The voltage from the previous reading would be taken from the voltage measurement to separate out each cells individual voltage. In theory since 4 of these chips can be inputted into a single Arduino up to 17 cells could be measured but the accuracy would be reduced in the higher cells.
The coding would be more complicated but the reduction in number of components would probably be worth it. A standard decider would probably be good enough allowing for overvoltage the maximum voltage you will need to read is 4.
I have all the parts needed to make a 5 cell tester at the moment I will just need the circuit for the voltage divider. I'll take a look at the LTC The mosfets are not for use with the attinys they work as an electronic switch to disconnect the battery from the speed controller, I would need one for the charging side of things. Four voltage dividers will discharge the cells unevenly. The mosfets in the LTC are for cell balancing during charging time. Did you consider "flying capacitors" with relays to measure the cells.
That would have zero draw from the cells, and no measurement difference between cells. Battery stack measurement is a frequent subject on this forum. Search the site lollypop on top of this page. The LTC would probably be the best way to go but I would need a lot more information about it than I have found so far flying capacitors and relays sounds interesting what type of relay, what does the turm flying capacitors mean and how are they measured. Quote from: Kendrick on Jan 14,pm.
Hi I have been gathering parts and talking to people on other forums about this and a sister project both are for electric bikes. First a bit of history that ties in with my concept, about 8 years ago in conjunction with one of the brains on the Endless Sphere electric vehicle forum I developed, had made and sold a small board that would activate a throttle cutoff when any cell in the battery pack reached 3v or 2.Pages: .
I'm just a bit lost here Quote from: knighty on May 12,pm. PeterH Guest. An optocoupler is just a way to pass a digital signal between two circuits that are not connected electrically.
They are simple to use, and if you look at the data sheet for the one you have in mind it will probably include an example circuit diagram showing how to connect it. I think there are basically two ways to approach this.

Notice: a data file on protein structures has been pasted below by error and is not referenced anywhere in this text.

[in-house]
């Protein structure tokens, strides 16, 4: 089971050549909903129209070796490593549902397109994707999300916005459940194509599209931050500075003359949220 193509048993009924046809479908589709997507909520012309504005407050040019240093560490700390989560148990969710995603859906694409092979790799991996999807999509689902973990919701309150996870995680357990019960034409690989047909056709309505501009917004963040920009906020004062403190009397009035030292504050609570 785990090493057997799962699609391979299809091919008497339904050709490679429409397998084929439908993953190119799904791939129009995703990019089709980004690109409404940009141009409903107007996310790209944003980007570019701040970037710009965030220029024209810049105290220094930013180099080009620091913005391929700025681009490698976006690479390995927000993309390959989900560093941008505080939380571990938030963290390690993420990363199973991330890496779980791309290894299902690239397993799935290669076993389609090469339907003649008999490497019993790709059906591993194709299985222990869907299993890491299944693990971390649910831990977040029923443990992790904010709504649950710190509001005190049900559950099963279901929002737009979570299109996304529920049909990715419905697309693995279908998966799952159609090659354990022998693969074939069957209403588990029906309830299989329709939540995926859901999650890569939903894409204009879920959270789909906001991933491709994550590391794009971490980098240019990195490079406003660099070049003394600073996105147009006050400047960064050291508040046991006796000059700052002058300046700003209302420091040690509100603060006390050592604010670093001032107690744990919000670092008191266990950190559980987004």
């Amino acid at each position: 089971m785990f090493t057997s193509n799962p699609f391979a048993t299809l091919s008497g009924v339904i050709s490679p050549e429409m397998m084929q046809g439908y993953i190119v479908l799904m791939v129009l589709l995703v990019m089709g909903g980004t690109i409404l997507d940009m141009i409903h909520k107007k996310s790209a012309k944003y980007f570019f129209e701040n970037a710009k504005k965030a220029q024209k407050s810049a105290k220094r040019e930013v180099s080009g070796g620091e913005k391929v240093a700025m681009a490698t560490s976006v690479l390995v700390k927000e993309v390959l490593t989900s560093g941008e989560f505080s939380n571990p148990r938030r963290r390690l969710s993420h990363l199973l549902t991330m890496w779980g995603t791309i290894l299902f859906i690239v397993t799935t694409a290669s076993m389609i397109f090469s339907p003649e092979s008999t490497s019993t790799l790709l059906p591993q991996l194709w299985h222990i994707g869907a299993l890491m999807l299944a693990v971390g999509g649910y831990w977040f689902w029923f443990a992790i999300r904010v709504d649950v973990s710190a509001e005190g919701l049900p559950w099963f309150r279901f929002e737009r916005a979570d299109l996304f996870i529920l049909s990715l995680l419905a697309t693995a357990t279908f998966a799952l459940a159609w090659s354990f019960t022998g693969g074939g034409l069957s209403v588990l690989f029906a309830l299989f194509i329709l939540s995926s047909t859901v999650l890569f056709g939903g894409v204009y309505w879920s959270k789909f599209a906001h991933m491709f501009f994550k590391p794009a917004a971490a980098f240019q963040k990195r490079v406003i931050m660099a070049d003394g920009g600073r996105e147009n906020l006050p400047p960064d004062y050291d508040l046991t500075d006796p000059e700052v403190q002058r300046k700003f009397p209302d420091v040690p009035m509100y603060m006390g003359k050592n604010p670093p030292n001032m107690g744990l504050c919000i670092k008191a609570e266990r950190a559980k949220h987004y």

The first way uses some device connected to each cell which produces a digital signal indicating the voltage of that cell. The digital signal from each cell would be connected to the digital input of an Arduino via an optocoupler. If it is carrying a serial data stream, you'd need to read and decode that on the receiving side.
Given the large number of cells to be monitored it probably isn't practical to use a hardware UART for each cell but you could use a software serial driver. The standard Arduino driver only supports reading from one port at a time, but I understand the AltSoftSerial library avoids that restriction. The second approach is to connect the junction between each pair of cells to an analog input using a voltage divider to convert the expected voltage range relative to the Arduino ground down to a The higher the voltage you needed to measure the more you'd need to divide it down and the less resolution you'd have in the resulting reading.
Depending how accurately you need to know the voltage, that might be a problem - you'd have to calculate the resolution available and work out what resolution you needed to know whether this was viable. One opto isolator would be used to pass data to the ATtiny from the master Arduino or similar processor. The ATtiny would be in power down mode until it received a wakeup signal via the opto.
On receiving a message addressed to it, it would read the internal voltage reference, calculate the cell voltage using a calibration word stored in EEPROM to allow for variation in the internal voltage reference between devicesand send the data to the master processor via the second opto isolator.
You could use less hardware by putting all the ATTinys in a ring and so use just one opto isolator per ATtiny, however if one of them failed then it would be less straightforward to determine which one. Formal verification of safety-critical software, software development, and electronic design and prototyping.